Butterfly win gives Phelps versatile first

Latest triumph example of multi-stroke excellence

Swimming

April 05, 2003|By Paul McMullen | Paul McMullen,SUN STAFF

INDIANAPOLIS - Another day, another national title for Michael Phelps, but this one was anything but routine.

Phelps completed an unprecedented triple last night at the Conoco Phillips Spring Nationals, where he won the 100-meter butterfly in 51.89 seconds. Disappointment at falling short of his fifth world-record swim was tempered by a tidbit from USA Swimming, which reported that the 17-year-old from the North Baltimore Aquatic Club became the first male to win events in three of the four different strokes at the same national meet.

"That's an honor. It keeps building on my resume," said Phelps, who earlier in the week won the 200 backstroke and 200 freestyle, but wasn't satisfied with last night's 100 fly. "I wanted the world record, and I'm very hard on myself when I don't achieve what I set out do."

The last time Phelps competed at the Indiana University Natatorium on the campus of IUPUI was at the U.S. Olympic Trials in August 2000, when, two months past his 15th birthday, he became America's youngest male swimmer to earn a spot in the games since 1932. The Towson High senior is still two months from turning 18, but normal barriers don't pertain to him.

Just last summer, Natalie Coughlin, a 20-year-old from California, became the most recent woman to win events in three different strokes in the same national meet, but that kind of range is rarer among males.

The last man to win events in three of the four strokes was Neil Walker, but his career achievement covered four years, 1997 to 2000, not three days.

Phelps is coming off a breakthrough year in the individual medleys, and began to show off his versatility on Wednesday when he beat reigning Olympic 200 backstroke champion Lenny Krayzelburg in 1:57.04, the third-fastest American time ever.

Thursday saw him branch out again with victory in the 200 freestyle, where he became No. 4 on the U.S. all-time list with a mark of 1:47.37.

"The surprise there was how well Michael stayed within himself. We're sure there's a lot more there," said Bob Bowman, his coach, of the 200 free. "What we're doing is making Michael the best all-around swimmer he can be.

"You can't swim at this level and in this many disciplines without a commitment to work. He accomplished everything he needed to do this week, and the big event is still to come."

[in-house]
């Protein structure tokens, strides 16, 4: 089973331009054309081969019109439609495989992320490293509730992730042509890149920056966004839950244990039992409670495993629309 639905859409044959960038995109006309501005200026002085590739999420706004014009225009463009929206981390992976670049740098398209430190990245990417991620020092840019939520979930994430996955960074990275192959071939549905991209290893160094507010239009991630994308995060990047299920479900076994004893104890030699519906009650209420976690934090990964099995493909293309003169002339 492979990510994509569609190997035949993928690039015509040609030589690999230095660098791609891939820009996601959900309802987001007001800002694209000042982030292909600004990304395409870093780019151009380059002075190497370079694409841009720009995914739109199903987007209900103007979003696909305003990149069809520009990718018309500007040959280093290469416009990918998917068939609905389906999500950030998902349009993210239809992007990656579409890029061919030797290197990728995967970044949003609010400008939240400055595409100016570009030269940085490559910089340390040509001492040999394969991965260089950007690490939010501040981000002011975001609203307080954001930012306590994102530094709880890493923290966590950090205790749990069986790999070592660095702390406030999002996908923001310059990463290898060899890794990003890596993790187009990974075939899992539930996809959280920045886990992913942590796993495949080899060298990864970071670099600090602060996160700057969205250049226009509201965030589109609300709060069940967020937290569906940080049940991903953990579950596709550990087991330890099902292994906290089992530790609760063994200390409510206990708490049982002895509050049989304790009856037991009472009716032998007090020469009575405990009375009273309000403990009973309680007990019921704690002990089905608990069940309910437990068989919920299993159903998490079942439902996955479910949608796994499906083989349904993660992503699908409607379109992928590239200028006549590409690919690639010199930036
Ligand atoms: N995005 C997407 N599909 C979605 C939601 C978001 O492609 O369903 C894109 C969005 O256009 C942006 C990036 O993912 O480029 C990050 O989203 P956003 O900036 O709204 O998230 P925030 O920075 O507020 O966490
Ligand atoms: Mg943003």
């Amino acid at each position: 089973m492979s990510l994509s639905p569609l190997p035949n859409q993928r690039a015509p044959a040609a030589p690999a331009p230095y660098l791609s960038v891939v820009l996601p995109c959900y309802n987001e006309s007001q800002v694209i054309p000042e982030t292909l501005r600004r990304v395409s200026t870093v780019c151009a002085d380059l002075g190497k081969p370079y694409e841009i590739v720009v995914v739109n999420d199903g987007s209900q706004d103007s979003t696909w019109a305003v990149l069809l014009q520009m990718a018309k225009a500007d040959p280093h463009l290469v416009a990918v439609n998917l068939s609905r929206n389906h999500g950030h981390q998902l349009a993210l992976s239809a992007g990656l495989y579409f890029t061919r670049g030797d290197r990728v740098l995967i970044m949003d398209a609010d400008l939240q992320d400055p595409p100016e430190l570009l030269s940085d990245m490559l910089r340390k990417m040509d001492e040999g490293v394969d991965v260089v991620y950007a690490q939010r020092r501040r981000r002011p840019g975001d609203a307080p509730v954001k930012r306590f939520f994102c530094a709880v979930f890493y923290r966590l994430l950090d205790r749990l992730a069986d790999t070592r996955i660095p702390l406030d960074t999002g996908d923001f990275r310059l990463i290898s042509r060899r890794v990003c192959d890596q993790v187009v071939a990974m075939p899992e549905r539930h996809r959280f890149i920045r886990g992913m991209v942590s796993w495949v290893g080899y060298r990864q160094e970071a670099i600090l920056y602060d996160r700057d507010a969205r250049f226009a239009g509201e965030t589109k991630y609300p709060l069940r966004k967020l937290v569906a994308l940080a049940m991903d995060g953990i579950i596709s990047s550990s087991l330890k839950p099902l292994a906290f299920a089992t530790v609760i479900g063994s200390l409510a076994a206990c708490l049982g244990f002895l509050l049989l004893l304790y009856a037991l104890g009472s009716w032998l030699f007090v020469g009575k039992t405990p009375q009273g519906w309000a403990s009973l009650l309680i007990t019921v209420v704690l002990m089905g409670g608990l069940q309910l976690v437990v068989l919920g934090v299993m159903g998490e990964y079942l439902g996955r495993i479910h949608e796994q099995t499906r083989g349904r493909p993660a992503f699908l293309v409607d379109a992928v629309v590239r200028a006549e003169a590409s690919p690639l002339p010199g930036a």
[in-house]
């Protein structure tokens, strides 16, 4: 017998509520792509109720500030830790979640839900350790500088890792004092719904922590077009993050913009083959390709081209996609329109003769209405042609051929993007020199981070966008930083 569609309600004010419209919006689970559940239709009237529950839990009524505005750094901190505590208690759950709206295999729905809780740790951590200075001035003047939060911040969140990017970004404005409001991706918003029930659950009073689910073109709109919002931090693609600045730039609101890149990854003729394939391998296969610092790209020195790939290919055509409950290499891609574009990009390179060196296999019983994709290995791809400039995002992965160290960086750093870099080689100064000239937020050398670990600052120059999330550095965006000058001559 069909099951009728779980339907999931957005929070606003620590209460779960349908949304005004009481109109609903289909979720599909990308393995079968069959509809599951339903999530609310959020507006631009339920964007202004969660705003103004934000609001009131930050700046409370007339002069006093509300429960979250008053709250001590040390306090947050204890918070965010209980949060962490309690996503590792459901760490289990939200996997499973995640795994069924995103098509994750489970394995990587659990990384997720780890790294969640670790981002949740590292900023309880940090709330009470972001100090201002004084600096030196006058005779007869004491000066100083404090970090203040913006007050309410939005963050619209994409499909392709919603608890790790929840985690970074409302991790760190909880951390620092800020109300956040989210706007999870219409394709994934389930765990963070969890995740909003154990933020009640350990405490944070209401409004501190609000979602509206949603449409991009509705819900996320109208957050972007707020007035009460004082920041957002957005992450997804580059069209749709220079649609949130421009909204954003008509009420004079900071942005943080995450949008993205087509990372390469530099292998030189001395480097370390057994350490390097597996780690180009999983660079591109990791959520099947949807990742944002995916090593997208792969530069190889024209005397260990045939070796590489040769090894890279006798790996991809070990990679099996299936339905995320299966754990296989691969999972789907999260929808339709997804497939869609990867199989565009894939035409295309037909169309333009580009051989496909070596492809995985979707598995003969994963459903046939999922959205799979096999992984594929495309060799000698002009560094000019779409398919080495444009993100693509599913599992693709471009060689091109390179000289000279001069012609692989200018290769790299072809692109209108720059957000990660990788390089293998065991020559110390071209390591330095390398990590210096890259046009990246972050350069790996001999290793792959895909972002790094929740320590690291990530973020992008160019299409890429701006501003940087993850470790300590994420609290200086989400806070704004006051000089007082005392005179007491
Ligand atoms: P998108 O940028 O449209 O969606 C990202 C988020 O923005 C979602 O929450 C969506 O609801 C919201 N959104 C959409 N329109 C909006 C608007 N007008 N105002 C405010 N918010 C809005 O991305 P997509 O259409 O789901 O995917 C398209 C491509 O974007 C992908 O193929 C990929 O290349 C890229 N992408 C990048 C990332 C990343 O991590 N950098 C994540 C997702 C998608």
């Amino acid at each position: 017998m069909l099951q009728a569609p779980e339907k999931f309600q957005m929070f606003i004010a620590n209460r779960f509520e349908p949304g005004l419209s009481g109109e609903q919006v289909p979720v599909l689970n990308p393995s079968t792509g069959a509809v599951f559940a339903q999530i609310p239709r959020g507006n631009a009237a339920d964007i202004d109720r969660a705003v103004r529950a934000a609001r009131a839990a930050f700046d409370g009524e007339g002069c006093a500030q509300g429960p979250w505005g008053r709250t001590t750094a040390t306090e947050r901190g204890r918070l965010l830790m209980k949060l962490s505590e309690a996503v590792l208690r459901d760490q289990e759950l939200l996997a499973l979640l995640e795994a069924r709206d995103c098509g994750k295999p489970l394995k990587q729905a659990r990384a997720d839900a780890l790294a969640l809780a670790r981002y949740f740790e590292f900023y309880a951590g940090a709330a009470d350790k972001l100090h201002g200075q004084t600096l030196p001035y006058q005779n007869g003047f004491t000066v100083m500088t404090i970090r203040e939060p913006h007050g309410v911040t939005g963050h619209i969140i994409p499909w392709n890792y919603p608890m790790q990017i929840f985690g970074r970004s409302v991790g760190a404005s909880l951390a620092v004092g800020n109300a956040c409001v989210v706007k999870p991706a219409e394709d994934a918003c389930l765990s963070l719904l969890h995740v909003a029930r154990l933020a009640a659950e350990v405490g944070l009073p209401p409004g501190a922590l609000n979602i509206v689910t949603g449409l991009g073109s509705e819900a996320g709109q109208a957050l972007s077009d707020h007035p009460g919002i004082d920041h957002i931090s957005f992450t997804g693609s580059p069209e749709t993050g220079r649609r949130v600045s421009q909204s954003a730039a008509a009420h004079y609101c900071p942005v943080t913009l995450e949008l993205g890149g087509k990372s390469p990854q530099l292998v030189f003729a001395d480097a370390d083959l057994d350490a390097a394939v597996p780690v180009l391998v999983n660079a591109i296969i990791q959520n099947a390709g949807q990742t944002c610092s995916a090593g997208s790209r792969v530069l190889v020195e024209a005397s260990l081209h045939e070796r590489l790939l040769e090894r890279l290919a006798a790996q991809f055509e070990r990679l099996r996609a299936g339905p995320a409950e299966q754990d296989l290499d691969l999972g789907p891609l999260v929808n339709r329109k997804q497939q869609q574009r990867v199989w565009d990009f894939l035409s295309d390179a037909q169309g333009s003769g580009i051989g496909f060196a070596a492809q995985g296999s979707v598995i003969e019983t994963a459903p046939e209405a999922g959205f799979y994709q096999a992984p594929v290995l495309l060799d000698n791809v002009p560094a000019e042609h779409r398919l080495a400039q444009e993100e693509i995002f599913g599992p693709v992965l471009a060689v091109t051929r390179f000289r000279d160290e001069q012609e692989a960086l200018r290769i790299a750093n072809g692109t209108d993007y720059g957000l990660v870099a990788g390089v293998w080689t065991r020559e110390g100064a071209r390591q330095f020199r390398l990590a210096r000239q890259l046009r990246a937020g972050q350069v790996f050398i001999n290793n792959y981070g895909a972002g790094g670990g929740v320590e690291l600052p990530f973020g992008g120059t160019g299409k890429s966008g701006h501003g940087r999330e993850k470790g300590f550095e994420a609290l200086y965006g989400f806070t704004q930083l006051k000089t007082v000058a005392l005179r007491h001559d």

Phelps will be in more familiar water in tomorrow's Duel in the Pool against Australia, in which he'll swim both butterflys, the 400 IM and the medley relay. He came here as the world-record holder in the 400 individual medley and the 200 butterfly, and the American standard bearer in the 200 IM and 100 fly.

The 100 fly was a gold mine for the NBAC last night. Third in the women's final went to Emily Goetsch, a 17-year-old teammate of Phelps who is a senior at Roland Park Country School.

At last year's Pan Pacific championships, Phelps helped the Americans to a world record in the 400 medley relay with the quickest 100 fly split ever, 51.13, but last night he complained of some subpar technique toward the walls.

"Everything went well except for the turn and the finish," Phelps said, who could have used another stroke at the end. "I jammed both walls, glided into both of them way too long. I cost myself a half second on each wall."

If you're doing the math, Australian Michael Klim's world record is 51.81. With the third-fastest performance ever, Phelps missed his American record of 51.88 by one-hundredth of a second. Takashi Yamamoto was .05 of a second behind. Canadian Mike Mintenko was third. Sixth went to Tommy Hannan, a Mount St. Joseph grad who got gold in the 2000 Olympics as a member of the U.S. 400 medley relay.

"We're running out of words to compliment Michael," Hannan said. "He's like any other premier athlete. He studies, works all aspects, finds his weaknesses and makes them better. It's kind of like what Tiger Woods has become. What do we do to beat him? If Tiger Woods wants to win a match, he's going to. Same with Michael."

Baltimore Sun Articles
|
|
|
Please note the green-lined linked article text has been applied commercially without any involvement from our newsroom editors, reporters or any other editorial staff.